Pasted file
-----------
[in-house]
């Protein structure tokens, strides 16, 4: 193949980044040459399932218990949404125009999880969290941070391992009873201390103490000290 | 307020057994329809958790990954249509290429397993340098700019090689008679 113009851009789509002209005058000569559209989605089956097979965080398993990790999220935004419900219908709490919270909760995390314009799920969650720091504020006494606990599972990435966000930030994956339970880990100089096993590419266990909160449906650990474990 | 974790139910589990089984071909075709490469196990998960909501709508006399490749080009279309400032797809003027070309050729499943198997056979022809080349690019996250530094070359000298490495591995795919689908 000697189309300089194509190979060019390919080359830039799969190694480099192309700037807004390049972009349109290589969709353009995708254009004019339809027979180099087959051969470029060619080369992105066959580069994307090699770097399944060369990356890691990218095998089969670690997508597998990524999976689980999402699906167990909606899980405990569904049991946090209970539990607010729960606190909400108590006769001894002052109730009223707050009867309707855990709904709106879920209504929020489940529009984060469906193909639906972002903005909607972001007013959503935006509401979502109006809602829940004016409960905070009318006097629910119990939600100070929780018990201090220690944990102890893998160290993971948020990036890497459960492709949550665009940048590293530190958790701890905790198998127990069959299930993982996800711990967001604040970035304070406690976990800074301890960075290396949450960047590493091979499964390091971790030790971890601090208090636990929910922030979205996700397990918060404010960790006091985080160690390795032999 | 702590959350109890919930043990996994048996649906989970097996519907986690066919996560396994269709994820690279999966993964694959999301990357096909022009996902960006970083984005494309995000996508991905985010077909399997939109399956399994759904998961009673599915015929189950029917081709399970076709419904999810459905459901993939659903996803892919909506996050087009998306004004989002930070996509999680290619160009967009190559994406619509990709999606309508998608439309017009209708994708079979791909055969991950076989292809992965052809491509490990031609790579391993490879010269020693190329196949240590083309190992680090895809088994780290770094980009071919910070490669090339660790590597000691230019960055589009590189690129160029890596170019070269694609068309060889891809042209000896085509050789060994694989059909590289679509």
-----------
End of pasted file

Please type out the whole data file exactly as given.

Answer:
[in-house]
């Protein structure tokens, strides 16, 4: 193949980044040459399932218990949404125009999880969290941070391992009873201390103490000290 | 307020057994329809958790990954249509290429397993340098700019090689008679 113009851009789509002209005058000569559209989605089956097979965080398993990790999220935004419900219908709490919270909760995390314009799920969650720091504020006494606990599972990435966000930030994956339970880990100089096993590419266990909160449906650990474990 | 974790139910589990089984071909075709490469196990998960909501709508006399490749080009279309400032797809003027070309050729499943198997056979022809080349690019996250530094070359000298490495591995795919689908 000697189309300089194509190979060019390919080359830039799969190694480099192309700037807004390049972009349109290589969709353009995708254009004019339809027979180099087959051969470029060619080369992105066959580069994307090699770097399944060369990356890691990218095998089969670690997508597998990524999976689980999402699906167990909606899980405990569904049991946090209970539990607010729960606190909400108590006769001894002052109730009223707050009867309707855990709904709106879920209504929020489940529009984060469906193909639906972002903005909607972001007013959503935006509401979502109006809602829940004016409960905070009318006097629910119990939600100070929780018990201090220690944990102890893998160290993971948020990036890497459960492709949550665009940048590293530190958790701890905790198998127990069959299930993982996800711990967001604040970035304070406690976990800074301890960075290396949450960047590493091979499964390091971790030790971890601090208090636990929910922030979205996700397990918060404010960790006091985080160690390795032999 | 702590959350109890919930043990996994048996649906989970097996519907986690066919996560396994269709994820690279999966993964694959999301990357096909022009996902960006970083984005494309995000996508991905985010077909399997939109399956399994759904998961009673599915015929189950029917081709399970076709419904999810459905459901993939659903996803892919909506996050087009998306004004989002930070996509999680290619160009967009190559994406619509990709999606309508998608439309017009209708994708079979791909055969991950076989292809992965052809491509490990031609790579391993490879010269020693190329196949240590083309190992680090895809088994780290770094980009071919910070490669090339660790590597000691230019960055589009590189690129160029890596170019070269694609068309060889891809042209000896085509050789060994694989059909590289679509």